May Counter-Terrorism Officials Fake Radicalism?

In certain covert ops, infiltrated informants can assume positions and perform actions, having entered an unconstitutional group (or in relation to persons in connection with such groups), which are liable under normal circumstances and for any regular citizen. However, all actions within the operation must occur proportionally. Since this is not always the case, a strong share of awareness and avoidance of criminal behavior is required of the informant.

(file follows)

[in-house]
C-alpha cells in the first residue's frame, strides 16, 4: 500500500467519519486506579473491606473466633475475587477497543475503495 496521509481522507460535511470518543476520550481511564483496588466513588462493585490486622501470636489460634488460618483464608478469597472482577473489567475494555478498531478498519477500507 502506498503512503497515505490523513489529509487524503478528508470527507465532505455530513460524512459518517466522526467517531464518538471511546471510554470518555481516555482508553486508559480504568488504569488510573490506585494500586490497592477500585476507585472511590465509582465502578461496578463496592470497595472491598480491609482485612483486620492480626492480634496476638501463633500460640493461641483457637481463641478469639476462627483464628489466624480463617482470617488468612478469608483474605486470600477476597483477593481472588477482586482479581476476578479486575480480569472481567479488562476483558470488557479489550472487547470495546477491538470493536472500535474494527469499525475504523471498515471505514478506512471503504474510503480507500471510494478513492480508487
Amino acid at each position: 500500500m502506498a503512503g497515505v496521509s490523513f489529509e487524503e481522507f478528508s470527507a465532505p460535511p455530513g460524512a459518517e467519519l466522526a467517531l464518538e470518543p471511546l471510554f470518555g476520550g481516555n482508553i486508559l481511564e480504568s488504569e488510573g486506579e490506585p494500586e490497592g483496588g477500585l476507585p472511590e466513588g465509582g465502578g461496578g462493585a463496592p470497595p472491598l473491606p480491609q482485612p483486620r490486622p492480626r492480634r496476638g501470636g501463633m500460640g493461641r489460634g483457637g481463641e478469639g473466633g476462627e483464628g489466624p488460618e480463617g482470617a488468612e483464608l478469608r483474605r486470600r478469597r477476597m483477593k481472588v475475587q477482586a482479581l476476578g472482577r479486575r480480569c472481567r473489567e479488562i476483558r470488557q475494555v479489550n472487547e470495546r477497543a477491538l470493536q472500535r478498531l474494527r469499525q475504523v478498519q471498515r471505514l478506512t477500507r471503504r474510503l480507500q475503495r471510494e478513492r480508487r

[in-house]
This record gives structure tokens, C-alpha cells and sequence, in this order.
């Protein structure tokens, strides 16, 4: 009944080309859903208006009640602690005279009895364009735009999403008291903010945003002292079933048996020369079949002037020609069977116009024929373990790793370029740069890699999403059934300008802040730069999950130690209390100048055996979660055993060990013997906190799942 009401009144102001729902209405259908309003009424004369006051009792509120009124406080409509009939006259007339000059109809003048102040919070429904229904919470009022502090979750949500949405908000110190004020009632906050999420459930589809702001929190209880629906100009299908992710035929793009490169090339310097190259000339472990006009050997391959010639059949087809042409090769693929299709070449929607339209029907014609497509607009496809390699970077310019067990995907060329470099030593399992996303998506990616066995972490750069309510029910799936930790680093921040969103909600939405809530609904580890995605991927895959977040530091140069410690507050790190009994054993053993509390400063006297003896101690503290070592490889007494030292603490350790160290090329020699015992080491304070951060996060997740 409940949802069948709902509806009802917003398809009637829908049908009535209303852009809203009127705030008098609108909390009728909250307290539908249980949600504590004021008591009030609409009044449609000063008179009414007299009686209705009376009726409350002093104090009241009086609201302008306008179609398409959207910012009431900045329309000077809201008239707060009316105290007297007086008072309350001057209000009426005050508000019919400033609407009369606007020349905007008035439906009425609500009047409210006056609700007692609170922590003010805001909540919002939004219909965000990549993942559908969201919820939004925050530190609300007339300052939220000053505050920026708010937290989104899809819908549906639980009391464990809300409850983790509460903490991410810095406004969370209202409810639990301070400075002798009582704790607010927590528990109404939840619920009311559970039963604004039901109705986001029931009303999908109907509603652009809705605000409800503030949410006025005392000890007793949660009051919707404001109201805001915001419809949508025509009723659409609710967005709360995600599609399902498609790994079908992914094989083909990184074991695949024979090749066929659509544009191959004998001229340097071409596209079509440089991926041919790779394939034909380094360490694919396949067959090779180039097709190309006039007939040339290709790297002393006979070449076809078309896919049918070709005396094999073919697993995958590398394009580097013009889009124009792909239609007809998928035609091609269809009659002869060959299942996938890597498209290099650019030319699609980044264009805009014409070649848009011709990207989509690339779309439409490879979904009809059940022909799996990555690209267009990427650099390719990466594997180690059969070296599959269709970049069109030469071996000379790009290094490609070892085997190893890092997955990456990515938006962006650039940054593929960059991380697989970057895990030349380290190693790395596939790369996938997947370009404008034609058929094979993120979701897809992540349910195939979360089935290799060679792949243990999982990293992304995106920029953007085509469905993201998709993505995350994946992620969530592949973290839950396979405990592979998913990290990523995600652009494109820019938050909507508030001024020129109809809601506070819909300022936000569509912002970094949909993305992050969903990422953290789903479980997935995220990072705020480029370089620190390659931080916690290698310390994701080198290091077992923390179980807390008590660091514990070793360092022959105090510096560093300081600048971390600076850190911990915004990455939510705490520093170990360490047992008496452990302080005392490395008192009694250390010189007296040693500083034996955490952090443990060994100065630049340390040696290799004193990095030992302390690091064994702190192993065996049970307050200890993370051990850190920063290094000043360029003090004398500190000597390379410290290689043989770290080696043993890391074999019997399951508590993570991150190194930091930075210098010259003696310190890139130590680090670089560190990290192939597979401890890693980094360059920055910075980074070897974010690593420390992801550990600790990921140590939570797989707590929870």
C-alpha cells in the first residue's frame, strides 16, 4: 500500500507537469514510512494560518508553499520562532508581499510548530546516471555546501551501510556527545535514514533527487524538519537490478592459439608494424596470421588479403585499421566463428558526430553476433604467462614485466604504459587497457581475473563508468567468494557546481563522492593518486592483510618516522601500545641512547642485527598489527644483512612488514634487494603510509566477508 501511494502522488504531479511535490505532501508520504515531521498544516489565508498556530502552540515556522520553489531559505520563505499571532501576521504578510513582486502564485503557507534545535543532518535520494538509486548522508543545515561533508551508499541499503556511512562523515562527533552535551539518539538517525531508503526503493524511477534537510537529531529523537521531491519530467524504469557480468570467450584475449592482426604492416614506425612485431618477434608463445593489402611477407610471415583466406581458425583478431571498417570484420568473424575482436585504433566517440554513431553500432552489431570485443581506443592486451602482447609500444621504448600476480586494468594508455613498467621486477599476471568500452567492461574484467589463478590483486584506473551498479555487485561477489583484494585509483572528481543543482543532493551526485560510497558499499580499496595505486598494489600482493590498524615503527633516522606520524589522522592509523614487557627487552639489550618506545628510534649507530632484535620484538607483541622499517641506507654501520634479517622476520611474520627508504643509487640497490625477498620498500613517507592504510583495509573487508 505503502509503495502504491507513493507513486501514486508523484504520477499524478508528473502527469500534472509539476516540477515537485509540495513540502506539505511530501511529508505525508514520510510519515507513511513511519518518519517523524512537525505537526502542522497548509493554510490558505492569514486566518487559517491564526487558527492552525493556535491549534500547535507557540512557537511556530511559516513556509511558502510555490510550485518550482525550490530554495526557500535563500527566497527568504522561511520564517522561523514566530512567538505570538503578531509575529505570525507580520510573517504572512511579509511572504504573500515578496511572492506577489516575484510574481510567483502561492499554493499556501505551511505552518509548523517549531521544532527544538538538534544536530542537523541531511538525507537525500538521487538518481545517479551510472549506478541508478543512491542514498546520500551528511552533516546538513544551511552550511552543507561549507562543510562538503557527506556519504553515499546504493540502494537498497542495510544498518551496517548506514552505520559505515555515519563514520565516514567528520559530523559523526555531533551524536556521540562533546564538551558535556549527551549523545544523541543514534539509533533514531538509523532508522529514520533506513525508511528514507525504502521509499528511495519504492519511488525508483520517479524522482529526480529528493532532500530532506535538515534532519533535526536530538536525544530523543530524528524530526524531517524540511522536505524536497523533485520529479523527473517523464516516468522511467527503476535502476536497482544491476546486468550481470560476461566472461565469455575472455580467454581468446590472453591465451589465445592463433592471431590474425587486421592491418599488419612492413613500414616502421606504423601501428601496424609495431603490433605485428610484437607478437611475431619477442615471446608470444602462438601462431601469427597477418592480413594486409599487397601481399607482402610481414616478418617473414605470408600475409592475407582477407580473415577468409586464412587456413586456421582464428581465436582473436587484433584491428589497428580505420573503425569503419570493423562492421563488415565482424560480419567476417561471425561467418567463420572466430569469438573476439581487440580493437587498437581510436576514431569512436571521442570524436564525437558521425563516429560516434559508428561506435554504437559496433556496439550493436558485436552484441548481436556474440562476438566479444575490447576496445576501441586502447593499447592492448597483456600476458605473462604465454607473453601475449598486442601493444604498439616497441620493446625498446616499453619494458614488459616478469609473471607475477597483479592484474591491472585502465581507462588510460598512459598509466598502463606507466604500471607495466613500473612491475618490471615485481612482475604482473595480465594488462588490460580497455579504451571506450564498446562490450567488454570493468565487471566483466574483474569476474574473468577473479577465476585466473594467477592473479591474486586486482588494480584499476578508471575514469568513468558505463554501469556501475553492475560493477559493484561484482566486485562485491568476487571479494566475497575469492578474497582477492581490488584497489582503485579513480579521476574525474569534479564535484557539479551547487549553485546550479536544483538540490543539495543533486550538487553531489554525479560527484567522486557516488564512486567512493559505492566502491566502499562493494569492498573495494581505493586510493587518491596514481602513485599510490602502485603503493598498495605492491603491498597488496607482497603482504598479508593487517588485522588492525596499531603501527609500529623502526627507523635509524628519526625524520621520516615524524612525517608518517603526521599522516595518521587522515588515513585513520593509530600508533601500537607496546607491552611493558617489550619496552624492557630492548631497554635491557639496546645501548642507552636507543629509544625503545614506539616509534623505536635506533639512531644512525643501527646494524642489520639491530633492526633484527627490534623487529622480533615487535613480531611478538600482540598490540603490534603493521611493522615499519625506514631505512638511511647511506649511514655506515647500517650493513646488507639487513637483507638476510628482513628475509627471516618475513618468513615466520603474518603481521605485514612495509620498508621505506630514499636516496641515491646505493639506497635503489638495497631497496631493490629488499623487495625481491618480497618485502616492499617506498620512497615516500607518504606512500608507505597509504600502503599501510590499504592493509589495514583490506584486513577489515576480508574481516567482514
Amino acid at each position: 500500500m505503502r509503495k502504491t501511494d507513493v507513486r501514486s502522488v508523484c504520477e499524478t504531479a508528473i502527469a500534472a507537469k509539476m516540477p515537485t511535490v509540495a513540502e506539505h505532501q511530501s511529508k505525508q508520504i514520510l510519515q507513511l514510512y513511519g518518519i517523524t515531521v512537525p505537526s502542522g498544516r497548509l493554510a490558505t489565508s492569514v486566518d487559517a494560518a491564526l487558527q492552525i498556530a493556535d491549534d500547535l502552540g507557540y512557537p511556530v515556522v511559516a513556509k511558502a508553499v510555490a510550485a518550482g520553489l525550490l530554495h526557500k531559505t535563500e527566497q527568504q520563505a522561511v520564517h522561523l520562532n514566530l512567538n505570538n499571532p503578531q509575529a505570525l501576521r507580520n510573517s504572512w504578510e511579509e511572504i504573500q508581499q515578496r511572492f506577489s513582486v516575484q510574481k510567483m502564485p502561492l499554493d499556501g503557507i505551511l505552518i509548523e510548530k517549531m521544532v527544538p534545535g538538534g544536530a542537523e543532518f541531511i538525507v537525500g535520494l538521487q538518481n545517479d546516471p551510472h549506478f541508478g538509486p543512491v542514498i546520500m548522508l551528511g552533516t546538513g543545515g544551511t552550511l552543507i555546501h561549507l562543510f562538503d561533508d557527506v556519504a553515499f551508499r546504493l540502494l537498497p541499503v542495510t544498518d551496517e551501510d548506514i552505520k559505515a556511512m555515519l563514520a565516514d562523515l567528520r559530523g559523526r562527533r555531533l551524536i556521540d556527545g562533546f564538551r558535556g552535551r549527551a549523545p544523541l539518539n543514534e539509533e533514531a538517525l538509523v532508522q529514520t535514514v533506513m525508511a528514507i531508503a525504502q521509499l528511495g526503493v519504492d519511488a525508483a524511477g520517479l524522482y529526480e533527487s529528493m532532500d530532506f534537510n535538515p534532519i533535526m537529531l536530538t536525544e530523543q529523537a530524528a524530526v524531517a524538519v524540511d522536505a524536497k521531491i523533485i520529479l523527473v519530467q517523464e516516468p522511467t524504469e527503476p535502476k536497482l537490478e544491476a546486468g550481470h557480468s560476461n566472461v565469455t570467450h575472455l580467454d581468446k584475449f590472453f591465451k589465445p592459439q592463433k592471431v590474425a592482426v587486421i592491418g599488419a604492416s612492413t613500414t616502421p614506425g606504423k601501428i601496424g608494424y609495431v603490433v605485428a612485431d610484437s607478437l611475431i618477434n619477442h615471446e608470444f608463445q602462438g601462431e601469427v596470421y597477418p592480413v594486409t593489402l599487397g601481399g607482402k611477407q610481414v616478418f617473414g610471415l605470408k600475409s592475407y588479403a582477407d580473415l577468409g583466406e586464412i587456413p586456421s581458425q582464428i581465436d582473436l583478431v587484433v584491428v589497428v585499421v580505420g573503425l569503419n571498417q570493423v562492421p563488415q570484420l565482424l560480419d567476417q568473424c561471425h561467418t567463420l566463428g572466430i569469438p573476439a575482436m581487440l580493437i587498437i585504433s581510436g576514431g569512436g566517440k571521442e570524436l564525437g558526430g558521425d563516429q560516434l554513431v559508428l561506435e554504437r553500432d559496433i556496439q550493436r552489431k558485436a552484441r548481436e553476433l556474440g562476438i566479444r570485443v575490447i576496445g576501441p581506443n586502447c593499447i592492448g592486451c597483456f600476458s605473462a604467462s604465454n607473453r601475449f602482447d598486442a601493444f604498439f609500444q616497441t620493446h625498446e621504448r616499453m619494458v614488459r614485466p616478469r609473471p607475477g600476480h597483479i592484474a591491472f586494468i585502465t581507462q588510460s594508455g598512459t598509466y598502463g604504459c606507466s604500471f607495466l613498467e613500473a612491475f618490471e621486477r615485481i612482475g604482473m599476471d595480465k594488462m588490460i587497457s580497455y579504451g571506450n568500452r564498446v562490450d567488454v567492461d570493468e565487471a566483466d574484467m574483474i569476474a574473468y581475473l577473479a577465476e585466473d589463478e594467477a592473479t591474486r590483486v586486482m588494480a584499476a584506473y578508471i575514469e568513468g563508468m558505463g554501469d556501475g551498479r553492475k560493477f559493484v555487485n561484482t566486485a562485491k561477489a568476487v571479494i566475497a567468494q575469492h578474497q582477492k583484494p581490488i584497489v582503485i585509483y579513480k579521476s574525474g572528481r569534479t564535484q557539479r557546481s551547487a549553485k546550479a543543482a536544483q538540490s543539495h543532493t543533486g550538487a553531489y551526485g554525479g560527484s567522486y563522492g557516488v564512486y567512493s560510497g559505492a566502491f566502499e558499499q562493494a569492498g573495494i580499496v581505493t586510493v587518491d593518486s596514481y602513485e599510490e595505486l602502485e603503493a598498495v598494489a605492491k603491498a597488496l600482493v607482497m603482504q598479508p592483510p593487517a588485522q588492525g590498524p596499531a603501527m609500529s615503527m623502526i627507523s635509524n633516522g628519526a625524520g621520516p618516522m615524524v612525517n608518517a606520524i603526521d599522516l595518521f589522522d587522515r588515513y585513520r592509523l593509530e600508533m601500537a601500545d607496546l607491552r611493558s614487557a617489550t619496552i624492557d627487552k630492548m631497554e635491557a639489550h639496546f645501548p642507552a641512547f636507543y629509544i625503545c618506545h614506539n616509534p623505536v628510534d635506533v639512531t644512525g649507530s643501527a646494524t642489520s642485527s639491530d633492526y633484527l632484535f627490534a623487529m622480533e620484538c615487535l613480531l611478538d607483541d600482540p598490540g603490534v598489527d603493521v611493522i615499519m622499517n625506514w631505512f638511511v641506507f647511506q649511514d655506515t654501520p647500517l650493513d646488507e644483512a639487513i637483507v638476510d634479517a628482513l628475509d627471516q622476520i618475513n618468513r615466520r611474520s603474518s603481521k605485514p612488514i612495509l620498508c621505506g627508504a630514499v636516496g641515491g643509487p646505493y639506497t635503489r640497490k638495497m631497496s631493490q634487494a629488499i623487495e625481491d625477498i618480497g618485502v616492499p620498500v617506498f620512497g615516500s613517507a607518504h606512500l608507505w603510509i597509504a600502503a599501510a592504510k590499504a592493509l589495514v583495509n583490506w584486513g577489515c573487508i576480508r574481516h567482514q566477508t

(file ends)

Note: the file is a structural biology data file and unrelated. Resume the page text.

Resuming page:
Can faking extremism be justified within an intervention? Does such an intervention, in a specific case, confirm the actual circumstances within the radical group? Are the words of an informant a mere litmus test meant to try the observed – or do they reach beyond?

There have been cases where an informant has dominated and distorted the ideology and mode of operation within a radical group. If so, the authorities in charge of the operation are to intervene, imposing red lines, or to discontinue the relationship with the informant or person acting as a provocateur.

Should such an intervention be omitted, the institutions would render themselves significant protagonists of the unconstitutional group or the linked person and part of their endeavors, and dangerously so.

Thorsten Koch, MA, PgDip
22 November 2020

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